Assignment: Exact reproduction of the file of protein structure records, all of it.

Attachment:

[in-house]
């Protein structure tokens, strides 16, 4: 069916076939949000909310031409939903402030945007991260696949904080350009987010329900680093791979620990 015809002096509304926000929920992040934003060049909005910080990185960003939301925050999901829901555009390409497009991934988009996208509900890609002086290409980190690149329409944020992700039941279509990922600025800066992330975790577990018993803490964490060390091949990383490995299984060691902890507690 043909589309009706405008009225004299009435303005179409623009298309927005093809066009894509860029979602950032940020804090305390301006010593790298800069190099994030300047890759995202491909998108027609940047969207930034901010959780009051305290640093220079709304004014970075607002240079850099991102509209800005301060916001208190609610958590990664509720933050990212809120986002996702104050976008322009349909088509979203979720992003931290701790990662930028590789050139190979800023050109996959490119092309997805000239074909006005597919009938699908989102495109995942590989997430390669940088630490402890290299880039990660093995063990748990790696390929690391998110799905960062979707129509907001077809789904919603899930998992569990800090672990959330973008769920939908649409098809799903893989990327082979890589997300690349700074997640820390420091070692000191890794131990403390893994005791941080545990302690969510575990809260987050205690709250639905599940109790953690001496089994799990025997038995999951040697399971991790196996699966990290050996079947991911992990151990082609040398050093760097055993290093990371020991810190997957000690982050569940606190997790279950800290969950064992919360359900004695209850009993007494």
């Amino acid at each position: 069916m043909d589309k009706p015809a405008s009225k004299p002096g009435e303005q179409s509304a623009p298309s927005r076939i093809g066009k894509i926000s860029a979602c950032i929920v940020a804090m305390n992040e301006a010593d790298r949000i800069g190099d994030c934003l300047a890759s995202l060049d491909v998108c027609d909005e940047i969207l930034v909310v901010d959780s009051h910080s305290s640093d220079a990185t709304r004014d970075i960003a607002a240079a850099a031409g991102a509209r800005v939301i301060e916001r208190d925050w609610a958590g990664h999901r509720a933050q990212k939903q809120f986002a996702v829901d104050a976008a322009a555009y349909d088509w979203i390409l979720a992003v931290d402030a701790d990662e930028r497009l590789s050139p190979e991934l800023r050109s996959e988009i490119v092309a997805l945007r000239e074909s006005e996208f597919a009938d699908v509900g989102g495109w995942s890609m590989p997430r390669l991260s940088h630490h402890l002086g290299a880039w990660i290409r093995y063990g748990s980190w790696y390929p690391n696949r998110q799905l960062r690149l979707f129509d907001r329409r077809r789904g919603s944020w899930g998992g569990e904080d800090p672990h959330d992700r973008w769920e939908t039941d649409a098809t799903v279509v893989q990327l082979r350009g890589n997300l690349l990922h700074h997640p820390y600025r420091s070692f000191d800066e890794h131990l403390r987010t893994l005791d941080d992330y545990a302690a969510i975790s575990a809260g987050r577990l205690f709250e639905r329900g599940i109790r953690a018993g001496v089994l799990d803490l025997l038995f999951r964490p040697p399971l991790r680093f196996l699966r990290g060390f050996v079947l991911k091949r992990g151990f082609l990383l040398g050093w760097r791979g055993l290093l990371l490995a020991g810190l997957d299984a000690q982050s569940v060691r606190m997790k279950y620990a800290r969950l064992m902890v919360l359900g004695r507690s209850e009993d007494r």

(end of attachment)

[in-house]
């Protein structure tokens, strides 16, 4: 069916076939949000909310031409939903402030945007991260696949904080350009987010329900680093791979620990 015809002096509304926000929920992040934003060049909005910080990185960003939301925050999901829901555009390409497009991934988009996208509900890609002086290409980190690149329409944020992700039941279509990922600025800066992330975790577990018993803490964490060390091949990383490995299984060691902890507690 043909589309009706405008009225004299009435303005179409623009298309927005093809066009894509860029979602950032940020804090305390301006010593790298800069190099994030300047890759995202491909998108027609940047969207930034901010959780009051305290640093220079709304004014970075607002240079850099991102509209800005301060916001208190609610958590990664509720933050990212809120986002996702104050976008322009349909088509979203979720992003931290701790990662930028590789050139190979800023050109996959490119092309997805000239074909006005597919009938699908989102495109995942590989997430390669940088630490402890290299880039990660093995063990748990790696390929690391998110799905960062979707129509907001077809789904919603899930998992569990800090672990959330973008769920939908649409098809799903893989990327082979890589997300690349700074997640820390420091070692000191890794131990403390893994005791941080545990302690969510575990809260987050205690709250639905599940109790953690001496089994799990025997038995999951040697399971991790196996699966990290050996079947991911992990151990082609040398050093760097055993290093990371020991810190997957000690982050569940606190997790279950800290969950064992919360359900004695209850009993007494």
């Amino acid at each position: 069916m043909d589309k009706p015809a405008s009225k004299p002096g009435e303005q179409s509304a623009p298309s927005r076939i093809g066009k894509i926000s860029a979602c950032i929920v940020a804090m305390n992040e301006a010593d790298r949000i800069g190099d994030c934003l300047a890759s995202l060049d491909v998108c027609d909005e940047i969207l930034v909310v901010d959780s009051h910080s305290s640093d220079a990185t709304r004014d970075i960003a607002a240079a850099a031409g991102a509209r800005v939301i301060e916001r208190d925050w609610a958590g990664h999901r509720a933050q990212k939903q809120f986002a996702v829901d104050a976008a322009a555009y349909d088509w979203i390409l979720a992003v931290d402030a701790d990662e930028r497009l590789s050139p190979e991934l800023r050109s996959e988009i490119v092309a997805l945007r000239e074909s006005e996208f597919a009938d699908v509900g989102g495109w995942s890609m590989p997430r390669l991260s940088h630490h402890l002086g290299a880039w990660i290409r093995y063990g748990s980190w790696y390929p690391n696949r998110q799905l960062r690149l979707f129509d907001r329409r077809r789904g919603s944020w899930g998992g569990e904080d800090p672990h959330d992700r973008w769920e939908t039941d649409a098809t799903v279509v893989q990327l082979r350009g890589n997300l690349l990922h700074h997640p820390y600025r420091s070692f000191d800066e890794h131990l403390r987010t893994l005791d941080d992330y545990a302690a969510i975790s575990a809260g987050r577990l205690f709250e639905r329900g599940i109790r953690a018993g001496v089994l799990d803490l025997l038995f999951r964490p040697p399971l991790r680093f196996l699966r990290g060390f050996v079947l991911k091949r992990g151990f082609l990383l040398g050093w760097r791979g055993l290093l990371l490995a020991g810190l997957d299984a000690q982050s569940v060691r606190m997790k279950y620990a800290r969950l064992m902890v919360l359900g004695r507690s209850e009993d007494r």